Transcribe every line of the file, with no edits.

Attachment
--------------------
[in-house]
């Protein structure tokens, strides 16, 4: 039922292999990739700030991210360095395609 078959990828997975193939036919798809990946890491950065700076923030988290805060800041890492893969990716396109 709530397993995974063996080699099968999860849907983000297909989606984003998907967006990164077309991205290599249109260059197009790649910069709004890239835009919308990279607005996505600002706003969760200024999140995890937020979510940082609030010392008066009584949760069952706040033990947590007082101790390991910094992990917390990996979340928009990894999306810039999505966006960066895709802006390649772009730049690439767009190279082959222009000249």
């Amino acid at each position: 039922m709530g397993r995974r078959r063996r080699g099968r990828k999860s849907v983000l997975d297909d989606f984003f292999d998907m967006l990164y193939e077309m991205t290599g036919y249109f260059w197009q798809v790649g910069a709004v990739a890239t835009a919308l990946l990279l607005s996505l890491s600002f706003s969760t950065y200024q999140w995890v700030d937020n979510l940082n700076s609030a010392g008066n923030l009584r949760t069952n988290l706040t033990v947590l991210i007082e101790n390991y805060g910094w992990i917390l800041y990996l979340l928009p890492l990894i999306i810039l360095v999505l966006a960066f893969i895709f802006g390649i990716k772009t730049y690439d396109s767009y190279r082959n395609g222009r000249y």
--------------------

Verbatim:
[in-house]
């Protein structure tokens, strides 16, 4: 039922292999990739700030991210360095395609 078959990828997975193939036919798809990946890491950065700076923030988290805060800041890492893969990716396109 709530397993995974063996080699099968999860849907983000297909989606984003998907967006990164077309991205290599249109260059197009790649910069709004890239835009919308990279607005996505600002706003969760200024999140995890937020979510940082609030010392008066009584949760069952706040033990947590007082101790390991910094992990917390990996979340928009990894999306810039999505966006960066895709802006390649772009730049690439767009190279082959222009000249």
């Amino acid at each position: 039922m709530g397993r995974r078959r063996r080699g099968r990828k999860s849907v983000l997975d297909d989606f984003f292999d998907m967006l990164y193939e077309m991205t290599g036919y249109f260059w197009q798809v790649g910069a709004v990739a890239t835009a919308l990946l990279l607005s996505l890491s600002f706003s969760t950065y200024q999140w995890v700030d937020n979510l940082n700076s609030a010392g008066n923030l009584r949760t069952n988290l706040t033990v947590l991210i007082e101790n390991y805060g910094w992990i917390l800041y990996l979340l928009p890492l990894i999306i810039l360095v999505l966006a960066f893969i895709f802006g390649i990716k772009t730049y690439d396109s767009y190279r082959n395609g222009r000249y």